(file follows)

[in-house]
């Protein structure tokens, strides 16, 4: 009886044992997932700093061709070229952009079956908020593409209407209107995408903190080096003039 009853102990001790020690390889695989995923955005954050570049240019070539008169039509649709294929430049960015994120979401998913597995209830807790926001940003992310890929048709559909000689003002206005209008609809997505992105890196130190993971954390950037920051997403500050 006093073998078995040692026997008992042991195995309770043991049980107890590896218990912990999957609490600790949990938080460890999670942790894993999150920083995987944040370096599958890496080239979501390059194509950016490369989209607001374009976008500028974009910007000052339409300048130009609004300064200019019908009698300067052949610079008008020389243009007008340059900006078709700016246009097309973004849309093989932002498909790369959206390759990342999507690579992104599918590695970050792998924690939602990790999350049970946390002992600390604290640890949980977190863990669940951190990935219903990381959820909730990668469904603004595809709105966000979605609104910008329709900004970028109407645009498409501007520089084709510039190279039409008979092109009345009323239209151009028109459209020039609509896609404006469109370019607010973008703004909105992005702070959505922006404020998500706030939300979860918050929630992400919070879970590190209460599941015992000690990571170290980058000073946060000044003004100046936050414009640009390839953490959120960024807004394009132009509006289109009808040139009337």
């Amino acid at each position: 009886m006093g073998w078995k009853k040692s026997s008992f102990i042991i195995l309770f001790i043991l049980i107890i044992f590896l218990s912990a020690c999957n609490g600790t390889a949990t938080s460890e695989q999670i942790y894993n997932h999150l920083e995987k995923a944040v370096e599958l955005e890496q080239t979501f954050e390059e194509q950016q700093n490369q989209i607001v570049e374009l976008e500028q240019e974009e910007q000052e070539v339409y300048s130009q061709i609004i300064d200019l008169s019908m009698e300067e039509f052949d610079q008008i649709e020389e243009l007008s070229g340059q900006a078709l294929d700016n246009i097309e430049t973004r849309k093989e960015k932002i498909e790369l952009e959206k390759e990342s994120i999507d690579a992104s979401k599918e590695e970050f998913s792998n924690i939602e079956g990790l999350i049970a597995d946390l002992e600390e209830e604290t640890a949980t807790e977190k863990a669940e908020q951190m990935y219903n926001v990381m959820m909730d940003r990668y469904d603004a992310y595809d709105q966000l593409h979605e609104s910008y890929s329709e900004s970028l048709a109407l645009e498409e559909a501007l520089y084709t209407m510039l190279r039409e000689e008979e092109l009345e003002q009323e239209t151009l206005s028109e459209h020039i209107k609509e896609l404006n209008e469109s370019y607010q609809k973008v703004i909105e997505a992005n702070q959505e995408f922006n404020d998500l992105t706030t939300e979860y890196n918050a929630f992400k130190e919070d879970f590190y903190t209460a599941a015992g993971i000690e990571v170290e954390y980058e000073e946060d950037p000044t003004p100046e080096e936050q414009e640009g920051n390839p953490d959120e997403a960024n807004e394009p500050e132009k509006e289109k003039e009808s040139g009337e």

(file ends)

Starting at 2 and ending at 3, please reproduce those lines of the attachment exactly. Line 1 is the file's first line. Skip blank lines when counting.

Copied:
């Protein structure tokens, strides 16, 4: 009886044992997932700093061709070229952009079956908020593409209407209107995408903190080096003039 009853102990001790020690390889695989995923955005954050570049240019070539008169039509649709294929430049960015994120979401998913597995209830807790926001940003992310890929048709559909000689003002206005209008609809997505992105890196130190993971954390950037920051997403500050 006093073998078995040692026997008992042991195995309770043991049980107890590896218990912990999957609490600790949990938080460890999670942790894993999150920083995987944040370096599958890496080239979501390059194509950016490369989209607001374009976008500028974009910007000052339409300048130009609004300064200019019908009698300067052949610079008008020389243009007008340059900006078709700016246009097309973004849309093989932002498909790369959206390759990342999507690579992104599918590695970050792998924690939602990790999350049970946390002992600390604290640890949980977190863990669940951190990935219903990381959820909730990668469904603004595809709105966000979605609104910008329709900004970028109407645009498409501007520089084709510039190279039409008979092109009345009323239209151009028109459209020039609509896609404006469109370019607010973008703004909105992005702070959505922006404020998500706030939300979860918050929630992400919070879970590190209460599941015992000690990571170290980058000073946060000044003004100046936050414009640009390839953490959120960024807004394009132009509006289109009808040139009337």
């Amino acid at each position: 009886m006093g073998w078995k009853k040692s026997s008992f102990i042991i195995l309770f001790i043991l049980i107890i044992f590896l218990s912990a020690c999957n609490g600790t390889a949990t938080s460890e695989q999670i942790y894993n997932h999150l920083e995987k995923a944040v370096e599958l955005e890496q080239t979501f954050e390059e194509q950016q700093n490369q989209i607001v570049e374009l976008e500028q240019e974009e910007q000052e070539v339409y300048s130009q061709i609004i300064d200019l008169s019908m009698e300067e039509f052949d610079q008008i649709e020389e243009l007008s070229g340059q900006a078709l294929d700016n246009i097309e430049t973004r849309k093989e960015k932002i498909e790369l952009e959206k390759e990342s994120i999507d690579a992104s979401k599918e590695e970050f998913s792998n924690i939602e079956g990790l999350i049970a597995d946390l002992e600390e209830e604290t640890a949980t807790e977190k863990a669940e908020q951190m990935y219903n926001v990381m959820m909730d940003r990668y469904d603004a992310y595809d709105q966000l593409h979605e609104s910008y890929s329709e900004s970028l048709a109407l645009e498409e559909a501007l520089y084709t209407m510039l190279r039409e000689e008979e092109l009345e003002q009323e239209t151009l206005s028109e459209h020039i209107k609509e896609l404006n209008e469109s370019y607010q609809k973008v703004i909105e997505a992005n702070q959505e995408f922006n404020d998500l992105t706030t939300e979860y890196n918050a929630f992400k130190e919070d879970f590190y903190t209460a599941a015992g993971i000690e990571v170290e954390y980058e000073e946060d950037p000044t003004p100046e080096e936050q414009e640009g920051n390839p953490d959120e997403a960024n807004e394009p500050e132009k509006e289109k003039e009808s040139g009337e």